THIS case was brought up by writ of error from the Circuit Court of the United States for the District of New Jersey. The action of ejectment was brought to recover a tract of land at Paulus Hook, now Jersey City, on the Jersey shore, formerly under the tide waters of the Hudson river, and below low-water mark. The locus in quo has been reclaimed from the water by artificial means, and was in the possession of the Jersey Associates, and occupied by them as building lots. Upon the trial in the Circuit Court it was ruled that the plaintiff had failed to make out a title, and the jury found for the defendants. The plaintiff excepted to the opinion of the court and the cause came up on a writ of error. It was argued by Mr. Rutherford and Mr. Van Santvoord, for the plaintiff in error, and by Mr. Zabriskie and Mr. Scudder, for the defendants. The title of the plaintiff in error was derived from the proprietors of East New Jersey, who claimed under a grant from Charles the Second to his brother James, Duke of York, in 1664. The proprietors living in 1776 having espoused the cause of the Americans, in the struggle of the Revolution, their property was not confiscated; and they are still recognized by the State of New Jersey as an existing body, for many purposes. They own a considerable quantity of unappropriated land, which is exempt from taxation. The argument of the case in this court covered a great deal of ground upon both sides; but as the decision of the court turned upon a single point, viz. that the main feature of the case had been adjudicated upon in Martin v. Waddell, 16 Peters, 367, it is not deemed necessary to do more than state the argument made by counsel to show the difference between the two cases.
The opinion of the court was delivered by: Mr. Chief Justice Taney delivered the opinion of the court.
Mr. Van Santvoord, one of the counsel for the plaintiff in error, thus noticed the point:We are to show, therefore, that the propriety in the soil under the navigable waters of New Jersey, passed to the Duke of York and his grantees, and that it passed not as one of the regalia of the crown, or as a concomitant of government, but as an absolute proprietary interest, subject, it is true, to every lawful public use; but not the less on that account a hereditament, and the subject of lawful ownership and of the right of full and unqualified possession when that public use shall have ceased.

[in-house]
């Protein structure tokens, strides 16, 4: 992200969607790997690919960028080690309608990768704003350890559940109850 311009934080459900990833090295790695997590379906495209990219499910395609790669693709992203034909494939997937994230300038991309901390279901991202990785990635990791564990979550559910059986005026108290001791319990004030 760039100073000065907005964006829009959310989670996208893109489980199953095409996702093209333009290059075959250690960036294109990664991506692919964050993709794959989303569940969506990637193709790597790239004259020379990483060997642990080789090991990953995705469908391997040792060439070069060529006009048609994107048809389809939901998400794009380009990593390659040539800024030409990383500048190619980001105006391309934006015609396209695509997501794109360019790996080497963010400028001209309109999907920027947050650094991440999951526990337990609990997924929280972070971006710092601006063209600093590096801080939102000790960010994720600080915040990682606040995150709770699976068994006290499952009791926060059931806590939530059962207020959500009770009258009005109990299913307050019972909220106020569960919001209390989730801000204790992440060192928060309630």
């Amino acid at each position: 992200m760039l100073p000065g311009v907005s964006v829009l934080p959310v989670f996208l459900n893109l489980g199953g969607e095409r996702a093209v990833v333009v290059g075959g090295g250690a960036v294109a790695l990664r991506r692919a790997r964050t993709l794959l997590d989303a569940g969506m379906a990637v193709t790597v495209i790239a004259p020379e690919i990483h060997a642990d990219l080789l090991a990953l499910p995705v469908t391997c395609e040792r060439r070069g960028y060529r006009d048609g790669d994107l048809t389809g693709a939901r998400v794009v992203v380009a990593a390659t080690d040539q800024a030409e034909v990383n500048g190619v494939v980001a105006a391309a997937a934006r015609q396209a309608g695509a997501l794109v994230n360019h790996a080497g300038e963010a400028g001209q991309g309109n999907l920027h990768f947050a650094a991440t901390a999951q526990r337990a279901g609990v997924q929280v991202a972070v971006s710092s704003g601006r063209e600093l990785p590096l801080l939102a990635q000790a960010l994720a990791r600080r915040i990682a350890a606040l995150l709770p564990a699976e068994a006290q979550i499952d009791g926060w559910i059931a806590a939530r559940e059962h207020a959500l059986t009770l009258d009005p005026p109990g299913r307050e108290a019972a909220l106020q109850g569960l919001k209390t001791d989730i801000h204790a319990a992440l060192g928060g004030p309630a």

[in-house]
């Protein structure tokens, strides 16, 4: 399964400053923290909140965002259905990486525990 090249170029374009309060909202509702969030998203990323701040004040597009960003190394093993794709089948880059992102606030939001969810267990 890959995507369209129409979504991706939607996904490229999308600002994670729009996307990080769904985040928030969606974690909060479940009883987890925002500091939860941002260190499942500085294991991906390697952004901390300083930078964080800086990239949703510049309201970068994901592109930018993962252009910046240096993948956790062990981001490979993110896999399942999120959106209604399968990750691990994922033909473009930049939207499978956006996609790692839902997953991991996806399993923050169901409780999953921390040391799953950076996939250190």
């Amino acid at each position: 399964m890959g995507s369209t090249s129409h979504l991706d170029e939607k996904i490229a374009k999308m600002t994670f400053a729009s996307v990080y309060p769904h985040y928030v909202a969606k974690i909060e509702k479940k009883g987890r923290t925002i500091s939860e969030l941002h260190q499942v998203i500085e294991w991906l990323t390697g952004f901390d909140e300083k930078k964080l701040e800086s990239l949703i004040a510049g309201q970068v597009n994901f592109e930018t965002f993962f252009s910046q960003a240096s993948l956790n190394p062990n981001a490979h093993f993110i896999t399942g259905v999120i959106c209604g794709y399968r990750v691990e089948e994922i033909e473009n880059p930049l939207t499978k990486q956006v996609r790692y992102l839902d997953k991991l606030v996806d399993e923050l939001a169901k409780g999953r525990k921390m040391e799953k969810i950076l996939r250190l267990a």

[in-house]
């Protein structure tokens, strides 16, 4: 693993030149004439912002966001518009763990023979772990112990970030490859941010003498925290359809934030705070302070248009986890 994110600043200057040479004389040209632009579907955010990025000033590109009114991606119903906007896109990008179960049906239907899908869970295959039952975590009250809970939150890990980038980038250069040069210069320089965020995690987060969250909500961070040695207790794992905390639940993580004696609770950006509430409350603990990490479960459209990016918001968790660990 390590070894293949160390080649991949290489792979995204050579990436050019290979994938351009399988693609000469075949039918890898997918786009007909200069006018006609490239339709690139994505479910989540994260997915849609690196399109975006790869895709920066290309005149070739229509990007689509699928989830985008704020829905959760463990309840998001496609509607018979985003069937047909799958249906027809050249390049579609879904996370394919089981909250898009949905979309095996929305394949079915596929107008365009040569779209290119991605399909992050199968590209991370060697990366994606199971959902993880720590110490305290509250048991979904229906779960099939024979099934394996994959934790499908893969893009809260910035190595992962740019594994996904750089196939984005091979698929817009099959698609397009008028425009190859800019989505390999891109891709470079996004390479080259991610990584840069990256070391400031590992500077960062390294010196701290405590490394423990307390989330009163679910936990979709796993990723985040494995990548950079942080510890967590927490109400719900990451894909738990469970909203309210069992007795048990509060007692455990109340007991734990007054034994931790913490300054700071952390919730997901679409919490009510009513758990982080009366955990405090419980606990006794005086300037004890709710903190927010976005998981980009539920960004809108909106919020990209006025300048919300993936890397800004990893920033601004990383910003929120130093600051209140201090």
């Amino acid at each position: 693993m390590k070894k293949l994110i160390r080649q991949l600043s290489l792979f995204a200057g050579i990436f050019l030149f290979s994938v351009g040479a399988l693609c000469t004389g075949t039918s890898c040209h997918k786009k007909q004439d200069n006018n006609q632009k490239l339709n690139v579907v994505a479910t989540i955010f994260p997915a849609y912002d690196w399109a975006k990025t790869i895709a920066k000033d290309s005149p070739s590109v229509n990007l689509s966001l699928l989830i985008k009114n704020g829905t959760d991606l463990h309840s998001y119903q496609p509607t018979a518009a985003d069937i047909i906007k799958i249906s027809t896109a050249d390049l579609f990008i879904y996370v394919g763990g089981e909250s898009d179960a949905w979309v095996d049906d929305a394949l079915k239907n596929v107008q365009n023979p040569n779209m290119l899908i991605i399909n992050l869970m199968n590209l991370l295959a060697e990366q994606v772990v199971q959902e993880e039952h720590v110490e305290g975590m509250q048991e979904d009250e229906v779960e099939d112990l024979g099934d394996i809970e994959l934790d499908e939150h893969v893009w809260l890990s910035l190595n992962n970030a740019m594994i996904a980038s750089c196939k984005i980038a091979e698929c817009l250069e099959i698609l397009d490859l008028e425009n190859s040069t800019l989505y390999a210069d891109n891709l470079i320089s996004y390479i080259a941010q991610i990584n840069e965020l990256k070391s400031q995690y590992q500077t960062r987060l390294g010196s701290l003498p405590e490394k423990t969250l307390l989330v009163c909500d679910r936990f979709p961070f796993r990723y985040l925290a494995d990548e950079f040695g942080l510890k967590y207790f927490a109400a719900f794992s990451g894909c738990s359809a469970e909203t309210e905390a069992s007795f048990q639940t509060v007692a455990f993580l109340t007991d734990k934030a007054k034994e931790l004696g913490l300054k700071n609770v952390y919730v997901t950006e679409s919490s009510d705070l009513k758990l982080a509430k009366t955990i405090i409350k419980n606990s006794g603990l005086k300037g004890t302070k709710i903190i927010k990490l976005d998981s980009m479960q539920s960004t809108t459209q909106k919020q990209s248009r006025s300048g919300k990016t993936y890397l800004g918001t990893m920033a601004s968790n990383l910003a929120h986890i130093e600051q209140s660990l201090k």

In examining the question it will be necessary, first, to remove an obstacle which is encountered at the very threshold of the discussion. It is contended, and the circuit judge so charged the jury, that the matter is already res adjudicata, and that the decision in Martin and others v. Waddell involves the very point in controversy. If this be so, the discussion, of course, is at an end. For though a decision like that of Arnold v. Mundy, 1 Halst. 1, in a State court is not conclusive, yet an adjudication by this court of the very subject-matter of the controversy is; and we are not at liberty to question it, or permitted to look beyond the rule and the decision in the particular case for the reason upon which such decision is founded.
We contend, then, that the question presented by the present case was not necessarily involved, and certainly not passed upon, in Martin v. Waddell, nor was it in Arnold v. Mundy. Our claim is perfectly consistent with the actual decisions in both cases, and is even fortified by those decisions. I shall, therefore, briefly consider what was really decided in Martin v. Waddell, and point out the distinction between that and the present case. And,